When that happens, Washington is going to need a lot of plausible excuses – and by far the easiest of these to employ is a campaign of blamestorming aimed at foreigners. Without those bogey-men for the People to grind their teeth about, the US Establishment would be facing something far more ugly….and it may do so anyway, if enough Americans wake up to the fact that they’ve been had, stung, turned over and tossed aside by a tiny and unbelievable greedy minority.

So one way or another, there’s a lot at stake. Let’s see what the January figures bring. But let’s also bear in mind one key thing over the next 2-3 years: this game is going to get very dirty indeed.


  1. “Civilian” does not mean private sector. The BLS says “Civilian noninstitutional population (Current Population Survey)
    Included are persons 16 years of age and older residing in the 50 States and the District of Columbia who are not inmates of institutions (for example, penal and mental facilities, homes for the aged), and who are not on active duty in the Armed Forces.”….
    “Labor force (Current Population Survey)
    The labor force includes all persons classified as employed or unemployed in accordance with the definitions contained in this glossary.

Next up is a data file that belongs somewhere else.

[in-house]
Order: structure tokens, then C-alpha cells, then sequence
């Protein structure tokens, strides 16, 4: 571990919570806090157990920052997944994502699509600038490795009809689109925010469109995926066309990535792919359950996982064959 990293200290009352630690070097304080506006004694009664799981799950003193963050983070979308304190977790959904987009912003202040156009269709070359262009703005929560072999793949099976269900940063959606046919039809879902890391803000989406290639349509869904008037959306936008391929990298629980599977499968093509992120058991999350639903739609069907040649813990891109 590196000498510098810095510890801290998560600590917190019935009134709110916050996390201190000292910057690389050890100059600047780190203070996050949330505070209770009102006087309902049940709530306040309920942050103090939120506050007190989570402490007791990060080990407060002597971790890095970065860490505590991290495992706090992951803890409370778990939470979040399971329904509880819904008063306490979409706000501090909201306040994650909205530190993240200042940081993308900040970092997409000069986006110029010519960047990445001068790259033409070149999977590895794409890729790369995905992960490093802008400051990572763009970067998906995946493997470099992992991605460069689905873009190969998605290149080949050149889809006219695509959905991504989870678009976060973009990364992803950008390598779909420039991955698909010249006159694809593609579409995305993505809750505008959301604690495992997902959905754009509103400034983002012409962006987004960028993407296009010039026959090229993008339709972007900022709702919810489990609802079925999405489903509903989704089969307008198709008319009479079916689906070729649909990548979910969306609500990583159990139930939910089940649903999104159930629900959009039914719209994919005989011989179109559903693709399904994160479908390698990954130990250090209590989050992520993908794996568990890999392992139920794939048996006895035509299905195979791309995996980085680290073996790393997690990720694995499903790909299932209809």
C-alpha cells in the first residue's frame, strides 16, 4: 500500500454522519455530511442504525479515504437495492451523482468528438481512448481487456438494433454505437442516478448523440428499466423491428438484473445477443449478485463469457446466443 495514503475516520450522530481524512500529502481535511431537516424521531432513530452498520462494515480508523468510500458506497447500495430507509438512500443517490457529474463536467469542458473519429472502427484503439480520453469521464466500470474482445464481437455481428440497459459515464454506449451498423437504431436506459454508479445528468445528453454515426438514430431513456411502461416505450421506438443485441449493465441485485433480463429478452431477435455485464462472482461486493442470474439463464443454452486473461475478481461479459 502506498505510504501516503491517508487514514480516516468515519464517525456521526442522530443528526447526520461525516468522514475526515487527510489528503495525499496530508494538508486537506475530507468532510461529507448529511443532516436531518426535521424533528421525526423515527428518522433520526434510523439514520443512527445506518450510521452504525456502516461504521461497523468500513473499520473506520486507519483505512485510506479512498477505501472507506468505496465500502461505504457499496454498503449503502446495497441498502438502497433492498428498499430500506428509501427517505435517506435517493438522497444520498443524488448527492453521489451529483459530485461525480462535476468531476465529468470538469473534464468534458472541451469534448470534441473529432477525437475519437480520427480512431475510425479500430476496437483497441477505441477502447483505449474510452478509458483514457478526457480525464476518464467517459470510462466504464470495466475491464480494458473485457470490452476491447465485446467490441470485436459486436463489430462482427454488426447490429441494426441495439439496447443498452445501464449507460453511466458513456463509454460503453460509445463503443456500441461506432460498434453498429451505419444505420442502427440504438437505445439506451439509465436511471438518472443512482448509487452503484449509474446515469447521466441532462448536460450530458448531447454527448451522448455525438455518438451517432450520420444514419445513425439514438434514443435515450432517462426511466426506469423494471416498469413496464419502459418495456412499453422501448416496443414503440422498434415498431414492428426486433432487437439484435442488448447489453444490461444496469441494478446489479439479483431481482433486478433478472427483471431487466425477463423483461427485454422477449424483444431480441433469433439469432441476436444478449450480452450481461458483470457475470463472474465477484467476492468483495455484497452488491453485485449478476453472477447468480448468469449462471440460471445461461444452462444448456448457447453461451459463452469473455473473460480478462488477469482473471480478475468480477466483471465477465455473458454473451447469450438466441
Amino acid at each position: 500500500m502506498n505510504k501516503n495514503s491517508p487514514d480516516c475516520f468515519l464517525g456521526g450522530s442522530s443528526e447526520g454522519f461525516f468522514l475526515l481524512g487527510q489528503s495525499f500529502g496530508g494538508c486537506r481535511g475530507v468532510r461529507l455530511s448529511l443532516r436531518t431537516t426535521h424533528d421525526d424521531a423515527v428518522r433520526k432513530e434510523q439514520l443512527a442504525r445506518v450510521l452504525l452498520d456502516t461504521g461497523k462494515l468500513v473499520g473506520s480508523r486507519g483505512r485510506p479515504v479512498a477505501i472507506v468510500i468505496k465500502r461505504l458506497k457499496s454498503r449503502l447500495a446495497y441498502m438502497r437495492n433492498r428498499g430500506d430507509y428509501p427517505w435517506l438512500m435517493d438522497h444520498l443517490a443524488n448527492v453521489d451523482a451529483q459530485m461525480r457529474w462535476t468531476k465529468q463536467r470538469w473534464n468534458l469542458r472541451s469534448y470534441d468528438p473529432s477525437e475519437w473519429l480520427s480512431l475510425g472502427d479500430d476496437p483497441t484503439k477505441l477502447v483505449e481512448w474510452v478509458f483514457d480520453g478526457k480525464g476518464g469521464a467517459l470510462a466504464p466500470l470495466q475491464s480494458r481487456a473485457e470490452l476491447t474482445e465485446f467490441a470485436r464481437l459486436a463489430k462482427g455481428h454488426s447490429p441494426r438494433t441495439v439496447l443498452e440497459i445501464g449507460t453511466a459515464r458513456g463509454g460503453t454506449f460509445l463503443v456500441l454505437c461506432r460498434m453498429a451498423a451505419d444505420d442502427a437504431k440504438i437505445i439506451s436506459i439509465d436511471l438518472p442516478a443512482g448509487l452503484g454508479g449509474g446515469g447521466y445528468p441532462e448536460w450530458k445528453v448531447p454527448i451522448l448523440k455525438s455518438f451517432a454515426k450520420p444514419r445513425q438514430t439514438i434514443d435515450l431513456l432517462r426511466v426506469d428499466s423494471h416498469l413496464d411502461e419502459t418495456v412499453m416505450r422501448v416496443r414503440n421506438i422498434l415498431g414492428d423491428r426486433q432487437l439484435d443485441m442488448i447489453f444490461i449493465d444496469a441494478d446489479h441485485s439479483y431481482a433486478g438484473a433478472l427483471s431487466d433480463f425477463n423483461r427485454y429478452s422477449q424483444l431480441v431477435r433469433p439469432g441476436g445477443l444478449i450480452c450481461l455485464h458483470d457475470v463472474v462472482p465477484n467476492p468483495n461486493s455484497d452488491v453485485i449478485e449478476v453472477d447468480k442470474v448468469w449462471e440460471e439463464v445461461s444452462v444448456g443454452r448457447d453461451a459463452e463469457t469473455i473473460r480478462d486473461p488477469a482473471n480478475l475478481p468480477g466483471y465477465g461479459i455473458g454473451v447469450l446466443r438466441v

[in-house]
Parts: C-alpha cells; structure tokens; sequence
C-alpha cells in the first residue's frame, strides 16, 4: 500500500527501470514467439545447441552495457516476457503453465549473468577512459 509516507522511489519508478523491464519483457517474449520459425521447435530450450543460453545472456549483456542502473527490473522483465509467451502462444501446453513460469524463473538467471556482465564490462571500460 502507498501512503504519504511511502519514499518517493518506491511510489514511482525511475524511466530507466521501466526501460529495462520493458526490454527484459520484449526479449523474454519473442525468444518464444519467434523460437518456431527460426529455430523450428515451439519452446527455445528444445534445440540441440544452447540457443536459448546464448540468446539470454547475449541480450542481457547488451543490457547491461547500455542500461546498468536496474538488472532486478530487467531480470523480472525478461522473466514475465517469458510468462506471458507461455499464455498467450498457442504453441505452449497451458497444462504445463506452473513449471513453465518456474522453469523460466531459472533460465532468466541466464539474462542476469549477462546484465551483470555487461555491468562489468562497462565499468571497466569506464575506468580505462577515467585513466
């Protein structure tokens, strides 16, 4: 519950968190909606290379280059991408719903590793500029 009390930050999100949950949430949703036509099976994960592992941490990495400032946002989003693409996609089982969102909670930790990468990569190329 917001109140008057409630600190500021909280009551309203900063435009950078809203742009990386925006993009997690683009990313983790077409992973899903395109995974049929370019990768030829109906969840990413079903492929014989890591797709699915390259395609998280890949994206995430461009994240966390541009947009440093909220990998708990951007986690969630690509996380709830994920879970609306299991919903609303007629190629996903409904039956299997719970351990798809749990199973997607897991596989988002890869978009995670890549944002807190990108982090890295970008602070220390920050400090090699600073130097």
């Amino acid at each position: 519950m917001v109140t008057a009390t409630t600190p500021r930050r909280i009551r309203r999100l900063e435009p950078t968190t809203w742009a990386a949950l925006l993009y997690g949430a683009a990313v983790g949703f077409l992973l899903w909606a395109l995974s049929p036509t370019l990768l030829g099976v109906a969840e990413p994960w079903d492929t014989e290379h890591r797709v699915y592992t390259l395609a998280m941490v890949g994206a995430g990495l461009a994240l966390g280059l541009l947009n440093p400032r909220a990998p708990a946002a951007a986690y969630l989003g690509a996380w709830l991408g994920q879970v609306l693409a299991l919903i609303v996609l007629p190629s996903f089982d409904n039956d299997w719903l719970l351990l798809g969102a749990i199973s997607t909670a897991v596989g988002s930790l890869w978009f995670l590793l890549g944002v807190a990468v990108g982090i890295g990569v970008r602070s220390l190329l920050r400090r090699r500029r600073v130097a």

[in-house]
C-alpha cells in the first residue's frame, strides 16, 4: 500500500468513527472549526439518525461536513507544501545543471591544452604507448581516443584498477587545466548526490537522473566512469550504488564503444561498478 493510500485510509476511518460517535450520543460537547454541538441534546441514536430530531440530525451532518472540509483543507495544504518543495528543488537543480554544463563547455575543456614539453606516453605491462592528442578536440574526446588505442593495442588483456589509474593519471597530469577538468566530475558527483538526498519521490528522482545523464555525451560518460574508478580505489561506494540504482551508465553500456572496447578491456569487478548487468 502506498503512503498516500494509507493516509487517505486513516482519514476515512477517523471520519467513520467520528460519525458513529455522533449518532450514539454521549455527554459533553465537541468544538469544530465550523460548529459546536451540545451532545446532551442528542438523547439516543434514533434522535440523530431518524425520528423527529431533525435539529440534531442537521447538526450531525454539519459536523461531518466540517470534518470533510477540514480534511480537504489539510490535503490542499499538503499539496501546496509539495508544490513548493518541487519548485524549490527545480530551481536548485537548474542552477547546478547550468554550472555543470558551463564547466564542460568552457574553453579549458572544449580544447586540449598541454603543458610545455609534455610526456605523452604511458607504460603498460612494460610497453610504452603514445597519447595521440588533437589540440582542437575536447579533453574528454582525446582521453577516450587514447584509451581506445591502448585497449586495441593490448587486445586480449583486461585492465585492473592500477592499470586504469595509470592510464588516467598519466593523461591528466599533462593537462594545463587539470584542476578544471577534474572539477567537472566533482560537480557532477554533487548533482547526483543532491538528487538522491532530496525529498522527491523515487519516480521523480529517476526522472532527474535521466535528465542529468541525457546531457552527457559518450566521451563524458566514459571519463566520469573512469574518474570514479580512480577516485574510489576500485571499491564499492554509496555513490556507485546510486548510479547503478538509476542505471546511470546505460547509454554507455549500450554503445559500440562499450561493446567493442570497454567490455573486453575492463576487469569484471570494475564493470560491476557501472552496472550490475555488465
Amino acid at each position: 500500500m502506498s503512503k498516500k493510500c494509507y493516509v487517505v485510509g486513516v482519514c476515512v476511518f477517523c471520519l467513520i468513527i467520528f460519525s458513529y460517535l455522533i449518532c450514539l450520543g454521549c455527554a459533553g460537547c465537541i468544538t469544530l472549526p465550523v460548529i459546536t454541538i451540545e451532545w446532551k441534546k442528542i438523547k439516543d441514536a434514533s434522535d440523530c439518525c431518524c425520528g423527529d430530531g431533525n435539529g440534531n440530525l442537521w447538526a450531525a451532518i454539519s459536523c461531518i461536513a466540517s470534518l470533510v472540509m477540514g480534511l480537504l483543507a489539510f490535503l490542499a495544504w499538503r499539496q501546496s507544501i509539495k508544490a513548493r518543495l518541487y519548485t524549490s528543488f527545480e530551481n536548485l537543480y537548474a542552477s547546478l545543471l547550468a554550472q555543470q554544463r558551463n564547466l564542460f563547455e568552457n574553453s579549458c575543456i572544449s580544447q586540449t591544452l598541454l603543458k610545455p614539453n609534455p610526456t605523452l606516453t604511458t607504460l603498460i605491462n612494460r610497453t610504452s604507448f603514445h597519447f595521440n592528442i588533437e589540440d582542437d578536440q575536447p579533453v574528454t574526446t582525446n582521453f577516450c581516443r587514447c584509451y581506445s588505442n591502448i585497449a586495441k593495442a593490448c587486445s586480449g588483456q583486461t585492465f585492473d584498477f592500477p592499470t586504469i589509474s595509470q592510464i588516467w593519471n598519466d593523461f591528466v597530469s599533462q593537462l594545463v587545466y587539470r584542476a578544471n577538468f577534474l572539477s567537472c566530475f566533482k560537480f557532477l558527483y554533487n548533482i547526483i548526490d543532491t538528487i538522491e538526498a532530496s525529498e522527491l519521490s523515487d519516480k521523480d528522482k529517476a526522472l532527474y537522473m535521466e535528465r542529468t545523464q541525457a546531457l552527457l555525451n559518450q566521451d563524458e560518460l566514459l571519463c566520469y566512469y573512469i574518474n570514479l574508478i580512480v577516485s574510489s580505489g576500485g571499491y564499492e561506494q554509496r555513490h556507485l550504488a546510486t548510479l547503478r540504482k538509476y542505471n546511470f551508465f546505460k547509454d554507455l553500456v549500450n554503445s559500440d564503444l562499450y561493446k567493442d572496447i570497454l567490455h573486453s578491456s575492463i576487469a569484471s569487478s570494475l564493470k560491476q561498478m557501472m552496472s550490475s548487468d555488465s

Labor force participation rate
    The labor force as a percent of the civilian noninstitutional population.


  2. Surely civilian non institutional population, and the civilian labour force participation rate are two different things.


  3. Thanks for that, really useful. But I still don’t get why we need all these definitions – why not just ‘all those of working age not in the army or prison’?
    But will edit accordingly. Much obliged.


  4. You also have to include the CES Birth/Death model in the analysis, which was down 11,000 jobs for last month. And this month is when the annual amendment to their figures is released. In January 2011 they ‘lost’ 2.867 million jobs that had been ‘created’ by their statistical model in 2010.

    Also the labour under utilisation index is at 15.2%. This is the PhD flipping burgers or sweeping floors type scenario.


  5. Which may explain why rail freights been increasing, albeit slowly, since 2009 without an increase in Jobs. Rail freight has traditionally been a leading indicator or employment growth, which might seem counter intuitive.

    Unlike money which can be made out of nothing, real stuff like farm machinery, needs raw material stuff like steel plate and engine blocks to make the new combine harvesters than Brazil just ordered from John Deere. The raw material stuff and the finished stuff are transported by rail, hence its a leading employment indicator.

    Here are the numbers Rail Time Indicators – Jan 6 2012, these are industry numbers from the Association of American Railroads.


  6. From his explanation of civilian non institutional population, that is the population not in institutions such as jail or armed forces etc.